Using Agile on Traditional Government Contracts

Say you’re standing up a software development team. You really like the agile approach, but your customer didn’t read my previous post about agile contracts. Can you still use agile or are you stuck developing a waterfall-based program plan?

Agile vs waterfall

In a traditional contract, the requirements are laid out from the start. The development team is on the hook to meet those requirements within the set schedule and budget. This suggests a “waterfall” approach, linearly moving from requirements to design to development to verification. With proper planning, the team will deliver the promised capabilities. However, incorrect assumptions early on can result in an ineffective product after considerable investment.

In an agile approach, the basic concept is defined but specific requirements are not. Teams strive to create a “minimum viable product” which they can offer to users to learn about their behavior. The team discovers as they go and adapts the development accordingly. Incorrect assumptions are quickly identified and the system reworked. Good assumptions are validated, strengthening the product.

Traditional, requirements-driven contracts generally do not support an agile approach. This is primarily due to the incentive structure. The contractor’s performance is evaluated against the requirements. There’s no bonus for meeting user needs, but there are heavy penalties for not meeting contractual obligations. Naturally, management focuses on fulfilling the requirements within budget and schedule.

Can agile work anyway?

But you really, really want to use agile. The hard truth is that most agile efforts within a traditional contract are agile-in-name-only. They write user stories, work in sprints, and hold daily scrums. But their actual process more closely resembles waterfall. Here are the ugly details:

The product owner

In an agile process, the product owner lays out the vision and represents users in between user engagements. They encourage adding items to the backlog and prioritize the backlog to maximize user satisfaction.

In agile-in-name-only, the product owner is a systems engineer ensuring that all of the requirements are addressed. They act as a gatekeeper, rejecting items as “scope creep”.

User stories

An agile user story describes how the user approaches and intends to utilize the system. It shifts the emphasis from the system’s functionality to how the system serves the user.

An agile-in-name-only user story is simply a re-written system requirement. For example, ‘The system shall have feedback latency of less than 500ms’ would become ‘As a user, I want the system to display feedback in less than 500ms so that I know my command has been received.’

Interpreting requirements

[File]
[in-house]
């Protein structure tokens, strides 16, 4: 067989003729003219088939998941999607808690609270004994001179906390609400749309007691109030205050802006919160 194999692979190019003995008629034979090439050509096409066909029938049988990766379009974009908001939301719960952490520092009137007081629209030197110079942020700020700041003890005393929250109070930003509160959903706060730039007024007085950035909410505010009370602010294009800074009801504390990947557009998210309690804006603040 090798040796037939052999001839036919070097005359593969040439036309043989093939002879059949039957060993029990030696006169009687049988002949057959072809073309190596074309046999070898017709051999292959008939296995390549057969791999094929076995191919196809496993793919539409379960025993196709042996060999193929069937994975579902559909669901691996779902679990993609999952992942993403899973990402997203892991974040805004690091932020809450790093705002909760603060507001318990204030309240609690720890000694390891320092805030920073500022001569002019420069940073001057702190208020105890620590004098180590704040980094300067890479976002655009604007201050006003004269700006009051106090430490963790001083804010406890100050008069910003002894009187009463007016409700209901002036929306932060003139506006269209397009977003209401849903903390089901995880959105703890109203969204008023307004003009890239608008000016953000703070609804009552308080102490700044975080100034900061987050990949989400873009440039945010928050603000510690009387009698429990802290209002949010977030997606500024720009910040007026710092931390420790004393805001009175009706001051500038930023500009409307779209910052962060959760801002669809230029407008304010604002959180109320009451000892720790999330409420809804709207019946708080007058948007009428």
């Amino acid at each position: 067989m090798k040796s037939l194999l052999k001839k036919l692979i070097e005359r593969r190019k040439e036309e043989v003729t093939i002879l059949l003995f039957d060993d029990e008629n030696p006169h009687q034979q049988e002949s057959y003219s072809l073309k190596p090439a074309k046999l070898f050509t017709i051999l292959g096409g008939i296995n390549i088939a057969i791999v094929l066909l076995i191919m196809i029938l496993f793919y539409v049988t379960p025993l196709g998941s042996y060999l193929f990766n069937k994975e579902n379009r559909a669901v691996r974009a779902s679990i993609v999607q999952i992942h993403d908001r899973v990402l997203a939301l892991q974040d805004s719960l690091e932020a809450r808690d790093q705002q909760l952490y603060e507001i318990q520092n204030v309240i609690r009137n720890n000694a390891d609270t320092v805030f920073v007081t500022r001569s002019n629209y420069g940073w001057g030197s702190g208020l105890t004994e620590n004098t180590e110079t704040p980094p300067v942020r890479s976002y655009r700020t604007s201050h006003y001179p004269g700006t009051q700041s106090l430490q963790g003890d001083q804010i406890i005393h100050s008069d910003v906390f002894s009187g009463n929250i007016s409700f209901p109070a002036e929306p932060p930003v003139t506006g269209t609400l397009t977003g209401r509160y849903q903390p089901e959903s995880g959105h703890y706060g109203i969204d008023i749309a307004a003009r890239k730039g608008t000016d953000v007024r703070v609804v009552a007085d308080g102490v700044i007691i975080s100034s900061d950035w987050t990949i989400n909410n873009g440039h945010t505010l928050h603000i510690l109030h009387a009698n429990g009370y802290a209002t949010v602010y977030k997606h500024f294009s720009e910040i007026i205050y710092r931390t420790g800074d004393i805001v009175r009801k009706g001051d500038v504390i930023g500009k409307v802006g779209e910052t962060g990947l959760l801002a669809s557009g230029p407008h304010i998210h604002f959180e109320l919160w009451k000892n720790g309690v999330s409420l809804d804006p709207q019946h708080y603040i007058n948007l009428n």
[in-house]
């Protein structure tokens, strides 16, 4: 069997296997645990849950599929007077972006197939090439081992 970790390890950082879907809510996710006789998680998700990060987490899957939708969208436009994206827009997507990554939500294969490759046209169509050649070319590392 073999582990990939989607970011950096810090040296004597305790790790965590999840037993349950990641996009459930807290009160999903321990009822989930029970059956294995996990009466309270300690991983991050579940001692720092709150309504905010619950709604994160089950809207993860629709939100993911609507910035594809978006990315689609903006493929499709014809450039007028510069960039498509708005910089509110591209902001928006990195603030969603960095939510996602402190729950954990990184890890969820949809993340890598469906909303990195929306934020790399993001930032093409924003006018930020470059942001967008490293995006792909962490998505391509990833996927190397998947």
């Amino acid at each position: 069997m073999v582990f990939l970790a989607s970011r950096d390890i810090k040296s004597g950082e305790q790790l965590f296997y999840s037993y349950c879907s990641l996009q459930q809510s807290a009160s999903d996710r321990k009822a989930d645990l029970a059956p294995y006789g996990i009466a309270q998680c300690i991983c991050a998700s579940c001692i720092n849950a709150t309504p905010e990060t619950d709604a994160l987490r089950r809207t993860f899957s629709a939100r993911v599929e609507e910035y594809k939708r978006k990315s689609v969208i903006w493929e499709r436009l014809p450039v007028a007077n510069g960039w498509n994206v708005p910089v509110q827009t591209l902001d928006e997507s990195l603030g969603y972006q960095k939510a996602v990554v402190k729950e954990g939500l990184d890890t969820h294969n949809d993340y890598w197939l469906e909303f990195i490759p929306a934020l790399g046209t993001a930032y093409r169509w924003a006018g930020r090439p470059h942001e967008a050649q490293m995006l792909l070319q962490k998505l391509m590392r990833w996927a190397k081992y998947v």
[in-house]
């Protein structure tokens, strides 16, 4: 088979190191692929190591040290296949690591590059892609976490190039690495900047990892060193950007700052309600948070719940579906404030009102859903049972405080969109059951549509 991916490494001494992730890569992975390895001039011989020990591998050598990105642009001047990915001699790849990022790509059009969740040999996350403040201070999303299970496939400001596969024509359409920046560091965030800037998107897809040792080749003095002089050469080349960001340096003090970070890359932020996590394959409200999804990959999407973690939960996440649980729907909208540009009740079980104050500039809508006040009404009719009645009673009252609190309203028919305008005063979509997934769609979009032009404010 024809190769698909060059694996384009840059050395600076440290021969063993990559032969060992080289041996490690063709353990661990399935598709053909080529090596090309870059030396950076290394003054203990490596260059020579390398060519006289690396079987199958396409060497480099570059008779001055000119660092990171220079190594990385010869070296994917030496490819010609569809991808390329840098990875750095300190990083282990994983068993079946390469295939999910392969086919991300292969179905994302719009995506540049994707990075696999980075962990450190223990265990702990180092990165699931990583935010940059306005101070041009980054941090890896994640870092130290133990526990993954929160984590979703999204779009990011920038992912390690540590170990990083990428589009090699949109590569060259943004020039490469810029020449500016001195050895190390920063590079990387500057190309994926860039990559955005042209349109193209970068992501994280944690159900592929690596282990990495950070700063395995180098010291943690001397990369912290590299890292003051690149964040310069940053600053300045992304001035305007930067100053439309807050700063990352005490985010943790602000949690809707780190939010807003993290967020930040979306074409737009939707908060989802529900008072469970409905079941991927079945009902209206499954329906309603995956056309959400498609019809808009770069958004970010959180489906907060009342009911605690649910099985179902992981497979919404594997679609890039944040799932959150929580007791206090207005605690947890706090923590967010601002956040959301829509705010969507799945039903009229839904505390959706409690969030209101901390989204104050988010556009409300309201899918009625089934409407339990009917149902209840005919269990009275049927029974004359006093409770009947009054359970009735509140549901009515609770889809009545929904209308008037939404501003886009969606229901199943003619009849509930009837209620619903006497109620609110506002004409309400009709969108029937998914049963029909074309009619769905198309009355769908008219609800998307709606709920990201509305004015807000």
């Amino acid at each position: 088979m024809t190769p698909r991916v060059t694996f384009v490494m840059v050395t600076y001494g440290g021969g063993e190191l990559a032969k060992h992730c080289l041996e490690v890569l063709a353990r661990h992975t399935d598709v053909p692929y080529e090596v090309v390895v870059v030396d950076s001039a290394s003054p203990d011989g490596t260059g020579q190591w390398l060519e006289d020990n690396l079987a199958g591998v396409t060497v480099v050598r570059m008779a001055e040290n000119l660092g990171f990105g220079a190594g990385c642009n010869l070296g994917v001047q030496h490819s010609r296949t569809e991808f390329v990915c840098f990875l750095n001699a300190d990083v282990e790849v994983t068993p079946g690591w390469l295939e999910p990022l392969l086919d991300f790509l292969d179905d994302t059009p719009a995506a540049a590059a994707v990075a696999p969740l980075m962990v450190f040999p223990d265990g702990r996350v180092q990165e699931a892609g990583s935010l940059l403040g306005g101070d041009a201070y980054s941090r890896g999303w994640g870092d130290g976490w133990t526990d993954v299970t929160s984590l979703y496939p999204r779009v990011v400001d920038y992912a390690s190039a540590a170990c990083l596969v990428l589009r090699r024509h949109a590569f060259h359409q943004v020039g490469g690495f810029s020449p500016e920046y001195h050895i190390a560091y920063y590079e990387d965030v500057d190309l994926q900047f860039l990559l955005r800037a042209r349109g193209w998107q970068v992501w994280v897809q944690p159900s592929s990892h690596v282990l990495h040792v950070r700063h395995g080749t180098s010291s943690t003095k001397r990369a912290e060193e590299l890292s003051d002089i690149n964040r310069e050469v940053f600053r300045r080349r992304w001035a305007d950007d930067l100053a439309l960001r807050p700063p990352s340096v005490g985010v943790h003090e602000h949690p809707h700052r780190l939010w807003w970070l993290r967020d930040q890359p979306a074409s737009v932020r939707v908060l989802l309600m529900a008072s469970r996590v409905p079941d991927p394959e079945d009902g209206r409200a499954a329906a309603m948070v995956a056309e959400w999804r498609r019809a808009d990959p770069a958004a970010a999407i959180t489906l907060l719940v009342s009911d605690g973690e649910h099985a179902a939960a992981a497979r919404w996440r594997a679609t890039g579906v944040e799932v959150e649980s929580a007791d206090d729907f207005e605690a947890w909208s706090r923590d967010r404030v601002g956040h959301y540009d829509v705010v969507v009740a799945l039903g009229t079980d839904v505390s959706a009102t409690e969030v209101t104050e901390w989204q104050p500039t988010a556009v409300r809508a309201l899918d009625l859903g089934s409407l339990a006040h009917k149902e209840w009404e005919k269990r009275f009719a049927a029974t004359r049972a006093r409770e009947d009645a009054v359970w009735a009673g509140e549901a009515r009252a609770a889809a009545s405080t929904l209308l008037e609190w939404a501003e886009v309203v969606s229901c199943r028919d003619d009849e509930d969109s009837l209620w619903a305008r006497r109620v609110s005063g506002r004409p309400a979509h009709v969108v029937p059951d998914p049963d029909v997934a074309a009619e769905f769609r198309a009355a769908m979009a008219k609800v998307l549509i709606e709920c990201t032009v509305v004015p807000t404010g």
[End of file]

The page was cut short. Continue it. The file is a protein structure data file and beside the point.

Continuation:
Agile emphasizes meeting user needs and wants. User stories are decomposed, discussed within the team, and shared with users. Functionality that doesn’t meet the user’s intent is quickly discovered and will be reworked until it does.

Agile-in-name-only development teams do their best to understand requirement intent, but rarely have an opportunity to engage with users to better understand their needs. Functionality which doesn’t fit the user’s needs or wants isn’t discovered until much later, by which point design decisions are already solidified. Meeting the letter of the requirement is more important than meeting the needs of the user.

Metrics and evaluation

Agile teams evaluate themselves for both continual improvement and management reporting purposes. They use agile metrics such as cycle time, velocity, and defect discovery.

Agile-in-name-only teams may also evaluate themselves with similar metrics, but their management is more concerned with traditional metrics: lines of code, requirements met, budget and schedule, etc.

Own your process

There are many more indicators of agile-in-name-only. The Defense Innovation Board recently published a draft Guide to Detecting Agile BS. There are similar guides around the internet. Take a moment to evaluate your own team and processes.

Realize that an agile process inside a traditional contract can never be more than agile-in-name-only. Trying to implement agile anyway closes you off to other ways of doing things which might be more suited to your project.

Instead of pretending to do something you don’t, own your process. Consider spiral development, which many agile-in-name-only efforts more closely resemble. Tailor your approach with best practices from across the industry which support your unique project.

And keep clamoring for true agile adoption in government contracts.

Do you disagree? What are some other key indicators of agile-in-name-only? Are there alternative development approaches which are good to use on government contracts? Share in the comments below!